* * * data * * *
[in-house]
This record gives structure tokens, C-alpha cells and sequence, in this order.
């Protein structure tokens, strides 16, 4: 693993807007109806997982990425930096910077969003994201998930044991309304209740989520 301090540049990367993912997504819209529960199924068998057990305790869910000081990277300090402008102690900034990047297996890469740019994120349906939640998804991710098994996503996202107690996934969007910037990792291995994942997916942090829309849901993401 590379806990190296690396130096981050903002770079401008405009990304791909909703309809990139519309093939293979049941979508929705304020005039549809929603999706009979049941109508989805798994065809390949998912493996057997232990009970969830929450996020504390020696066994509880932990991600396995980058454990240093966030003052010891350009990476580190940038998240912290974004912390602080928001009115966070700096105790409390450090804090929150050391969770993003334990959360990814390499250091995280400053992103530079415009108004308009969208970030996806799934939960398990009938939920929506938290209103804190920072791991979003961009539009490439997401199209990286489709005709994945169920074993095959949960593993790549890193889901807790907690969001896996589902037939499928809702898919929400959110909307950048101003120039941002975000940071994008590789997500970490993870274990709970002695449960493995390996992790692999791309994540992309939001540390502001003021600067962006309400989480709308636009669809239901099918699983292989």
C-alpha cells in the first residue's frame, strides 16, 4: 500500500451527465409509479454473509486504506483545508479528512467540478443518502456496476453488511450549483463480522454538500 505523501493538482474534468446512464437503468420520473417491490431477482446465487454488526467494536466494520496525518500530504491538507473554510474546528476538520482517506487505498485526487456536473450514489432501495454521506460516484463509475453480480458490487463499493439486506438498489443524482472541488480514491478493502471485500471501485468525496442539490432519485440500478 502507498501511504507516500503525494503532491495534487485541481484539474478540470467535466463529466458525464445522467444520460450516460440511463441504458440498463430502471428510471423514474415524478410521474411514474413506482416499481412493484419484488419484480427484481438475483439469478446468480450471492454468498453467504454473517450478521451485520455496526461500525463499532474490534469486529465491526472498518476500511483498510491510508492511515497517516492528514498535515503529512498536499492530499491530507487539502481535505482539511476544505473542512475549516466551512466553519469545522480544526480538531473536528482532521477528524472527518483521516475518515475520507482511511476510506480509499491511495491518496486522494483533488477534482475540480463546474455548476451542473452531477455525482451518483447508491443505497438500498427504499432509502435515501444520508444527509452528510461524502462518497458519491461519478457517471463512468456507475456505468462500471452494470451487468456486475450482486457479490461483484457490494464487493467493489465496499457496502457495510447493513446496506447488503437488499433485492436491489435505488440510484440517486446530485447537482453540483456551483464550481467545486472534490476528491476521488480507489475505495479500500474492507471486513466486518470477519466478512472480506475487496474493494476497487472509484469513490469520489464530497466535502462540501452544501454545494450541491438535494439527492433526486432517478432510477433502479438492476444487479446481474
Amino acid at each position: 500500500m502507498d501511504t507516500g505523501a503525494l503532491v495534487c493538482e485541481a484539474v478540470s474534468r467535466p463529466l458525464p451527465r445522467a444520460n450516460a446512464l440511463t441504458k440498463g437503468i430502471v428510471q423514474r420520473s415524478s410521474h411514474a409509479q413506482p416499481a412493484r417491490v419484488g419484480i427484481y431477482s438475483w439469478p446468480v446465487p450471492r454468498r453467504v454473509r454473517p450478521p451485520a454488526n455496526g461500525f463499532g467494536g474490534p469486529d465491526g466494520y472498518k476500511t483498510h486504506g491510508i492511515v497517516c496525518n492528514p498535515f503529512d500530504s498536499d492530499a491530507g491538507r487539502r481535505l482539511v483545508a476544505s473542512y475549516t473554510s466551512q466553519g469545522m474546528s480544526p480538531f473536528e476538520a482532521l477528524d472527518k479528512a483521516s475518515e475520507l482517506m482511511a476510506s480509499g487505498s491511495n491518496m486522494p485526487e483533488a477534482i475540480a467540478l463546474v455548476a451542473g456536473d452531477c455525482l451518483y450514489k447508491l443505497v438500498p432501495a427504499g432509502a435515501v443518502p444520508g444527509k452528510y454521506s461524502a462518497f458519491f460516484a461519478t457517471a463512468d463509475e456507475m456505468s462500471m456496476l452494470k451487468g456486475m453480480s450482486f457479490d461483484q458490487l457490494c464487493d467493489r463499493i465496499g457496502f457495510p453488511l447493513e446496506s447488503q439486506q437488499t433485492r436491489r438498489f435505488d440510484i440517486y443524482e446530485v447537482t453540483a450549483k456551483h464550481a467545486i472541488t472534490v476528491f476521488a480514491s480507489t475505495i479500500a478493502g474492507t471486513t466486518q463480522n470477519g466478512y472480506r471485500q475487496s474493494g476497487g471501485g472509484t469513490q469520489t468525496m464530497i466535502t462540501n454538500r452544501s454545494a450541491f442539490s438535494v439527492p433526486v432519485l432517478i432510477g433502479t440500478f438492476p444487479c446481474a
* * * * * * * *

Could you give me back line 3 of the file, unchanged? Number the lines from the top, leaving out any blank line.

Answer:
């Protein structure tokens, strides 16, 4: 693993807007109806997982990425930096910077969003994201998930044991309304209740989520 301090540049990367993912997504819209529960199924068998057990305790869910000081990277300090402008102690900034990047297996890469740019994120349906939640998804991710098994996503996202107690996934969007910037990792291995994942997916942090829309849901993401 590379806990190296690396130096981050903002770079401008405009990304791909909703309809990139519309093939293979049941979508929705304020005039549809929603999706009979049941109508989805798994065809390949998912493996057997232990009970969830929450996020504390020696066994509880932990991600396995980058454990240093966030003052010891350009990476580190940038998240912290974004912390602080928001009115966070700096105790409390450090804090929150050391969770993003334990959360990814390499250091995280400053992103530079415009108004308009969208970030996806799934939960398990009938939920929506938290209103804190920072791991979003961009539009490439997401199209990286489709005709994945169920074993095959949960593993790549890193889901807790907690969001896996589902037939499928809702898919929400959110909307950048101003120039941002975000940071994008590789997500970490993870274990709970002695449960493995390996992790692999791309994540992309939001540390502001003021600067962006309400989480709308636009669809239901099918699983292989």